“P&O is on a real roll at the moment”

“P&O is on a real roll at the moment”

Sam Ballard talks to Carnival Corporation CEO Arnold Donald and P&O’s Paul Ludlow

As the biggest travel and leisure company in the world, Carnival Corporation is big news. With 10 brands and more than 100 cruise ships, the company has led the industry for decades. It is building ships for virtually all of its brands including P&O Cruises, which will get its biggest ship ever in 2020. We sat down with president & CEO Arnold Donald and Paul Ludlow, senior vice president of P&O Cruises to discuss the company’s next steps.

Paul Ludlow

Cruise Adviser: You’re ahead on higher value bookings. What does that mean for Carnival and P&O?

Arnold Donald: It means we’ve had some success. People are recognising a great vacation experience and the great value that cruising is. We’re ahead on price and bookings, we have less to fill than we did last year at this point in time. It’s a great indicator, but we’ve got a way to go.

Paul Ludlow: When we place the orders on new ships we look at the markets that have momentum and the UK is doing well at the moment. P&O Cruises is on a real roll, 2016 was a great year for us and it gives us the confidence to bring a new ship into the market.

You’re the world’s largest travel and leisure company. What is the biggest challenge that you face?

AD: There are two real challenges for us and the biggest one is personnel. Each brand has a very identified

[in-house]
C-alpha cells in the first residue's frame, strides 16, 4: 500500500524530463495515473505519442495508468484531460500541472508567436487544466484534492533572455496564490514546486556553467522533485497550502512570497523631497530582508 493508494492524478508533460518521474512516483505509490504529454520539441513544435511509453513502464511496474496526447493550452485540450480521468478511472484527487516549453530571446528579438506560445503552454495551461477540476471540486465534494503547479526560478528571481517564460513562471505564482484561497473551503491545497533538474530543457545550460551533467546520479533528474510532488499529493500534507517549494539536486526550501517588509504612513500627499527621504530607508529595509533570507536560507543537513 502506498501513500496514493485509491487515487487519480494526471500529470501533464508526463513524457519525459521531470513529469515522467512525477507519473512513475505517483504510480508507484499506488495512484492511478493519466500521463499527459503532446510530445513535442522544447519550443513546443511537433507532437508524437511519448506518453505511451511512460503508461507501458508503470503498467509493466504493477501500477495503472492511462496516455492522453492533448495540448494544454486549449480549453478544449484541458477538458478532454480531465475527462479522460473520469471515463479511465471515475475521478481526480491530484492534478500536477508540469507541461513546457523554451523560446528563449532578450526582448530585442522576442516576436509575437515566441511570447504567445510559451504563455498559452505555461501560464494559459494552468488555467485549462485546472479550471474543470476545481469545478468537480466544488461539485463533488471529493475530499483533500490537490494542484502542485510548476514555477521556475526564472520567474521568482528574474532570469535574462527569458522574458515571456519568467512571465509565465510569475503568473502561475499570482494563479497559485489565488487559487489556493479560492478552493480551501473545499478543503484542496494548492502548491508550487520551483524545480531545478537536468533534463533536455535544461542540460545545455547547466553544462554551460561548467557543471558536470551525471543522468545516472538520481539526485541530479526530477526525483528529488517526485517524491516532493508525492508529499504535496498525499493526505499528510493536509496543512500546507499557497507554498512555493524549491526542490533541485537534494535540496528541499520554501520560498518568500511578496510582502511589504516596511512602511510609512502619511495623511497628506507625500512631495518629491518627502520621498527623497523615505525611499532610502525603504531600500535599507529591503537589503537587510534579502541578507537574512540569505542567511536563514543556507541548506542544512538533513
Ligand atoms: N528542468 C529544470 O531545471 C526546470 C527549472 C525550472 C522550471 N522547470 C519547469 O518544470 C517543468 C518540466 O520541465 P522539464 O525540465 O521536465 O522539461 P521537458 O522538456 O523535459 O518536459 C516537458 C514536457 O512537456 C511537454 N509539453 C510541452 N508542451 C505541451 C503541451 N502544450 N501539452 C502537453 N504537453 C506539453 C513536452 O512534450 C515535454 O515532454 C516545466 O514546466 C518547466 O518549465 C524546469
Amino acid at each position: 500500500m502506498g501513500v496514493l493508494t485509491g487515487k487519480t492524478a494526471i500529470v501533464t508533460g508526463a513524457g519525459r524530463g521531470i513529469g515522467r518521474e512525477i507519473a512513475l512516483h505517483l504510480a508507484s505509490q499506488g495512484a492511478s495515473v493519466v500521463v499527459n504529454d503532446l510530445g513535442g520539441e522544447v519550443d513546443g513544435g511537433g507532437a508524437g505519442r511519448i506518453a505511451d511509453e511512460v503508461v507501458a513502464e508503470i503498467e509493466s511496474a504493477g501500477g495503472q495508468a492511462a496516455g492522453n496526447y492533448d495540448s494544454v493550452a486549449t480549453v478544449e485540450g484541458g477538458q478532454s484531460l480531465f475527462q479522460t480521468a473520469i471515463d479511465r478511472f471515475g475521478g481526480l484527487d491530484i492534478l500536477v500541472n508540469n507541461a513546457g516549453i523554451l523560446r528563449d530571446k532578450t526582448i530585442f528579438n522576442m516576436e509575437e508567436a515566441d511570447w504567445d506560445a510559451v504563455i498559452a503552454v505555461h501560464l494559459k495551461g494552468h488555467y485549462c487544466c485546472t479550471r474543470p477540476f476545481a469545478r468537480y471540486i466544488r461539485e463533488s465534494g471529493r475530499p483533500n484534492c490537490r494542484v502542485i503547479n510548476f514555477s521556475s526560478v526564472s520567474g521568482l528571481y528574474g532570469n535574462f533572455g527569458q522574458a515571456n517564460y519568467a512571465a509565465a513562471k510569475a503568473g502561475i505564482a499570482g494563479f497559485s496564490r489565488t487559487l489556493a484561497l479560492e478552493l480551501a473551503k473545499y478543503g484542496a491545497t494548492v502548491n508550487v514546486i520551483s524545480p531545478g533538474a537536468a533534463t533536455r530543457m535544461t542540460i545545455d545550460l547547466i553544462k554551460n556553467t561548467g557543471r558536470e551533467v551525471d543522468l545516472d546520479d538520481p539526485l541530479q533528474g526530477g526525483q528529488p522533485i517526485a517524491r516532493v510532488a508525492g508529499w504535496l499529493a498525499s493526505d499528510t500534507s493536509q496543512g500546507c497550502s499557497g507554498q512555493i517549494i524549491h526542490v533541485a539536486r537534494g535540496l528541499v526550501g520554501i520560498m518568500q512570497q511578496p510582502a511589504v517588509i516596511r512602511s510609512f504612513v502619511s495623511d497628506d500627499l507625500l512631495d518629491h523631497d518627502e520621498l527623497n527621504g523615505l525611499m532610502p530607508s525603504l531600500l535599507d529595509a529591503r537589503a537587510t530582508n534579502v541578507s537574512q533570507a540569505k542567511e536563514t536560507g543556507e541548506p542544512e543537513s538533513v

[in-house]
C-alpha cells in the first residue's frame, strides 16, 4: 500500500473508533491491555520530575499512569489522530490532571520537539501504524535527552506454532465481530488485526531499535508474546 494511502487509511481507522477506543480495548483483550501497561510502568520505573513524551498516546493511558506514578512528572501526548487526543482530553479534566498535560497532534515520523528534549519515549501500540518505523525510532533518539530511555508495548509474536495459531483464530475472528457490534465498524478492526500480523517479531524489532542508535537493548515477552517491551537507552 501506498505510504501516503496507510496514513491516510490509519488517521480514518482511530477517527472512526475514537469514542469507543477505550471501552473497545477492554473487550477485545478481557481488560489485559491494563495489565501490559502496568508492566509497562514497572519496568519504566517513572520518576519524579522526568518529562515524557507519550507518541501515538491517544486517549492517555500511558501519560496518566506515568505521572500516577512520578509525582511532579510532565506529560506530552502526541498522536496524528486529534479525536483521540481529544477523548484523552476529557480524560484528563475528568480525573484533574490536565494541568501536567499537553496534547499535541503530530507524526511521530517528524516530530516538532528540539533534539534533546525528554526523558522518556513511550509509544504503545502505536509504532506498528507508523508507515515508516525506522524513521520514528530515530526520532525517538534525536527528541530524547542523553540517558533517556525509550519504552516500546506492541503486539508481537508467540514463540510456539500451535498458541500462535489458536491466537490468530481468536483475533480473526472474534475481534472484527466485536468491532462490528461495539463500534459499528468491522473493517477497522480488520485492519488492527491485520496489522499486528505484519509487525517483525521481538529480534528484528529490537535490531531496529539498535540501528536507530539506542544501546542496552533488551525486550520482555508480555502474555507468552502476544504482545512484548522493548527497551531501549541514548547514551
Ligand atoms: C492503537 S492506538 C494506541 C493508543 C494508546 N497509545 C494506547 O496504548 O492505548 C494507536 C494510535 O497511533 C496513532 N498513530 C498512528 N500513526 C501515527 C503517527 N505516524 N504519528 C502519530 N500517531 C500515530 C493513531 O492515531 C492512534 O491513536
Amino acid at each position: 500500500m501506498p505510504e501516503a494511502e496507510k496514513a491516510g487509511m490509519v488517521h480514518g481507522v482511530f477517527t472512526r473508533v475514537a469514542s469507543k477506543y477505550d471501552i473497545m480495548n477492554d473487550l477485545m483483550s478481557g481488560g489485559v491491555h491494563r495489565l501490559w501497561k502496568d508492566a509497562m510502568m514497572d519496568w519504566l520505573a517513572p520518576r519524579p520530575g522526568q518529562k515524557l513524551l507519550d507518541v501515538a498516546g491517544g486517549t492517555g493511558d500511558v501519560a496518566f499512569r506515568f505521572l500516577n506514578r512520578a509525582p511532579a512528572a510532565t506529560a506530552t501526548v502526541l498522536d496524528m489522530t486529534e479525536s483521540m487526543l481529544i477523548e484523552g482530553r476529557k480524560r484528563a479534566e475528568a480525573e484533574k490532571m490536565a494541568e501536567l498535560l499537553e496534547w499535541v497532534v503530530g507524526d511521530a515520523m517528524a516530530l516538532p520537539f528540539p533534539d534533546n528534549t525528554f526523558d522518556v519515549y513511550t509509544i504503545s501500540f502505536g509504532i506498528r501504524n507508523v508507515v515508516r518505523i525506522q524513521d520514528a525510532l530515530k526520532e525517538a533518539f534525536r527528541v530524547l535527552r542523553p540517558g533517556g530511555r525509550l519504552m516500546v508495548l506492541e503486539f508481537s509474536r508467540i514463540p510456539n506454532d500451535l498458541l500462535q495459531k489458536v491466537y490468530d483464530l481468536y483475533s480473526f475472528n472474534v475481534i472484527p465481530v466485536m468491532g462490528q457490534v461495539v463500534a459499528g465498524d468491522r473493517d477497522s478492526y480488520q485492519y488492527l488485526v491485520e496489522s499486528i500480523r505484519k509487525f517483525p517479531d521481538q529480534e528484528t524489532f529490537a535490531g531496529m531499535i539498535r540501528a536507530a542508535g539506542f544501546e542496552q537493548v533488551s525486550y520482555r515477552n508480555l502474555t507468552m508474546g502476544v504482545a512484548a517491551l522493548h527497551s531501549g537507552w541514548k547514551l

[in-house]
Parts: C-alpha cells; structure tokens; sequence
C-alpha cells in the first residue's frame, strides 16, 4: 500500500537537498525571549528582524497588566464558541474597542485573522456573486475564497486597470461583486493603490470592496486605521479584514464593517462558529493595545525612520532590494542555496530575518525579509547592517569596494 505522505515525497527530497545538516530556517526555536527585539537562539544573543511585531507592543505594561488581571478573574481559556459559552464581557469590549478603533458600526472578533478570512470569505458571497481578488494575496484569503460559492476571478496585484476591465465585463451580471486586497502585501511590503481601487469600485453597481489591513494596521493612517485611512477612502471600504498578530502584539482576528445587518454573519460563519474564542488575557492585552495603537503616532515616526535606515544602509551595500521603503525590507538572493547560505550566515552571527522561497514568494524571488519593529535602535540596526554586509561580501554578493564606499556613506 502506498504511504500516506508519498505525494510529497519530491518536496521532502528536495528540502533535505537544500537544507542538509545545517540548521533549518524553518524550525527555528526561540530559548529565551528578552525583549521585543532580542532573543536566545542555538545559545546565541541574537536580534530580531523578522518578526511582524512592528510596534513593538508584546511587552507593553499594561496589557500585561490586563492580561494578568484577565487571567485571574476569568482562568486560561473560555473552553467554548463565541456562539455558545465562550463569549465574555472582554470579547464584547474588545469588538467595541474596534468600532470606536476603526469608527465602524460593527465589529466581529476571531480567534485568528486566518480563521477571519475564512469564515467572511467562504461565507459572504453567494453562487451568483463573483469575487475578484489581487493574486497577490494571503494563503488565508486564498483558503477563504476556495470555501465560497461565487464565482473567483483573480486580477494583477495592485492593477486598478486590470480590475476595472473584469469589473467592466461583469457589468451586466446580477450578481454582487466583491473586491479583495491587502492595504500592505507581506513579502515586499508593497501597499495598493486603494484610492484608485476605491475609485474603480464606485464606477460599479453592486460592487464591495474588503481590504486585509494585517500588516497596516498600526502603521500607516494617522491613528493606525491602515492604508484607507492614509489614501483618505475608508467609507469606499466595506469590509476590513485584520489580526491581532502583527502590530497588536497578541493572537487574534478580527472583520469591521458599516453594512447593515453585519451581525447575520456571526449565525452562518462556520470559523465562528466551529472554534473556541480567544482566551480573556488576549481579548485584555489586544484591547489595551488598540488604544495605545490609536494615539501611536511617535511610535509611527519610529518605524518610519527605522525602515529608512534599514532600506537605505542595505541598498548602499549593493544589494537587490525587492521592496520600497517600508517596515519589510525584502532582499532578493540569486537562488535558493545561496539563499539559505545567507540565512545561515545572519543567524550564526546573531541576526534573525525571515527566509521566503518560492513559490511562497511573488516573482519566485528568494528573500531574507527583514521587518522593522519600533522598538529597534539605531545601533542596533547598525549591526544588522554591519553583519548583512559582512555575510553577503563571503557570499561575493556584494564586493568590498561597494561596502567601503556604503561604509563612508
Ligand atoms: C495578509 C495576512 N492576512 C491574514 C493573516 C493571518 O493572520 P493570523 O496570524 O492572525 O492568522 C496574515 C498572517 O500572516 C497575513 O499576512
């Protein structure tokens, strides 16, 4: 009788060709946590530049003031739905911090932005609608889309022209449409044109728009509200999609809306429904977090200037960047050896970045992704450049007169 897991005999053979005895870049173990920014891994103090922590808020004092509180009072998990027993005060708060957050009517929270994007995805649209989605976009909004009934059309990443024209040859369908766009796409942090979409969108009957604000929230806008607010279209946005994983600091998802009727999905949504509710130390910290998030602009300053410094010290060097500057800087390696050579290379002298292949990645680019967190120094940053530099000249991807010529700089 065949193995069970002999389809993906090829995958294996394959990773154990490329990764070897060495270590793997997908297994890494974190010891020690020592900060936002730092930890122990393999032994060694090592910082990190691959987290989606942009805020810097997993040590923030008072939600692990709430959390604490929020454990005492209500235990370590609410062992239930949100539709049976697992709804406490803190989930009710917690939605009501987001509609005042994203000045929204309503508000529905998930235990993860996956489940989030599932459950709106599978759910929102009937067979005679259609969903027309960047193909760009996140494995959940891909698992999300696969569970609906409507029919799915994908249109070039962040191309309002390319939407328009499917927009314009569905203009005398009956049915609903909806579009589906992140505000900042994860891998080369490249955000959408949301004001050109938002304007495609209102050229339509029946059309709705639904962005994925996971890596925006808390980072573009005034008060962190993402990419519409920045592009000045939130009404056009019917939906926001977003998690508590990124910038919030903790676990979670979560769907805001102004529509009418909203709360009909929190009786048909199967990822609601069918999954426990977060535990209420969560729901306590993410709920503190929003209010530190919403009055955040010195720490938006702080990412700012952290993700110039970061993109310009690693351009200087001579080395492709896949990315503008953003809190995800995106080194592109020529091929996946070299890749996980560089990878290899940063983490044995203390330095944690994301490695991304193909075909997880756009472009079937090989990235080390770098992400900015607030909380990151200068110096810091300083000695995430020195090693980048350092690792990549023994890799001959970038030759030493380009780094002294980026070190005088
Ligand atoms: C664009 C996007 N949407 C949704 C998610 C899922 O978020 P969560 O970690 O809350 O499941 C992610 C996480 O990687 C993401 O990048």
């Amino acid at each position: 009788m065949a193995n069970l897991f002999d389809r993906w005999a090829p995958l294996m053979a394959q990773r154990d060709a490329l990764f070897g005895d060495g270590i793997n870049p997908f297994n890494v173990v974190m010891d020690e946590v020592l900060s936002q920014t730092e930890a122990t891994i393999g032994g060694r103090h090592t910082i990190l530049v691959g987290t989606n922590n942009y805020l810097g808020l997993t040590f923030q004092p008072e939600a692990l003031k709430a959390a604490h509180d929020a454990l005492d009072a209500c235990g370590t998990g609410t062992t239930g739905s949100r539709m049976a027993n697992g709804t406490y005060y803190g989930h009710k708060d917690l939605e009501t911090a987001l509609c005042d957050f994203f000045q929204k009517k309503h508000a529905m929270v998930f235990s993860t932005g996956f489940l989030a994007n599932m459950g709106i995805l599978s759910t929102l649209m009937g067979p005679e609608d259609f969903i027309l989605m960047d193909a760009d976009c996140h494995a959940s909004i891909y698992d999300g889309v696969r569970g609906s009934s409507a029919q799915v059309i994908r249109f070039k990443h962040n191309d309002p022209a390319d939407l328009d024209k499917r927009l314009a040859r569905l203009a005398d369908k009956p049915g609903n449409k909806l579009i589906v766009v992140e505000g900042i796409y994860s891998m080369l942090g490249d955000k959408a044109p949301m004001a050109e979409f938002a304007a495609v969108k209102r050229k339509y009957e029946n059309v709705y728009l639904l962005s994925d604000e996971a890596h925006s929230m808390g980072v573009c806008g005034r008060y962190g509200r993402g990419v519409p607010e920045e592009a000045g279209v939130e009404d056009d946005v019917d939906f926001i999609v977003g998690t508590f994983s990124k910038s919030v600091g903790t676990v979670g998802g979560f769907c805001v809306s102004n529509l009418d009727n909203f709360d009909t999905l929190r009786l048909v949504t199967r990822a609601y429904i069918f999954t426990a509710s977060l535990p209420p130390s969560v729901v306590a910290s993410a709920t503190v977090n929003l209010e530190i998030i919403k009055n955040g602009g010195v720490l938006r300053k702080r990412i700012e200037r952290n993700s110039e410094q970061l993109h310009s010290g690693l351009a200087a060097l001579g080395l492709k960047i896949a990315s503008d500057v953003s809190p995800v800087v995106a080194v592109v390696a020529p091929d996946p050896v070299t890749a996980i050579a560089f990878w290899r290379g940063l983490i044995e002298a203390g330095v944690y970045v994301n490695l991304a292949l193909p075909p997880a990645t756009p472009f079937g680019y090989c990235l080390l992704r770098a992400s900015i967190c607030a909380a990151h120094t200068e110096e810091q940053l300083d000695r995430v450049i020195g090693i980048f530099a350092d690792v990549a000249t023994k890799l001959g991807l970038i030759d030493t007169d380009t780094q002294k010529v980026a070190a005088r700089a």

way of being. There are very specific communities on board with different service cultures and that kind of thing. We have to keep that intact so that we can exceed guests’ expectations. So, when he [Paul Ludlow] expands,
he has to get new people. When they come in it has to be seamless to the guests. It has to be what they have always experienced with P&O. We’re good at it, it’s what we do, but it’s still a challenge.

In terms of specific macro-economic situations, this stuff happens all the time, the real issue is if it becomes global and you take out all of Asia or all of Europe – that’s a major problem. That’s never happened and we’re hoping and praying that it never happens.

P&O are going to launch their biggest ship ever, but you will also be getting rid of Adonia
which has a very loyal following. How do you take on that change?

PL: One of the reasons guests love Adonia so much is for the places that she goes. Given that she is a smaller ship, she can visit many of the smaller ports on our Discovery-based itineraries, so many of our repeat guests can visit places they’ve never been to before. The neat thing about our fleet is that there are other ships that can do those itineraries, so Oriana will now be placed on Discovery itineraries. We’re seeing many guests who were booked on Adonia moved on to Oriana and they will still get the same enjoyment from their holiday. We’ve also got guests who thought that the smaller-style ship cruising was for them, but then they move up to the larger ships and love it even more. Many of our guests end up trying new experiences with us and realise they just love P&O Cruises, because we have a golden thread that goes through all of our ships.

Why do you think that Carnival is going through such a successful patch, economically?

AD: The key thing is creating demand. The brands have always done a good job with the guests on board. P&O are now proactively promoting cruise outside that – whether it’s Ant & Dec’s Saturday Night Takeaway or Lorraine – whereas before we would be slashing prices. We’ve done that in many, many different ways, we were the keynote at the Consumer Electronics Show, for instance, and had umpteen million media impressions through vehicles that had never talked about cruise before. We were able to talk about what cruise really is, the great vacation experience it provides and help create that demand through Ocean Medallion, an incredible onboard experience.

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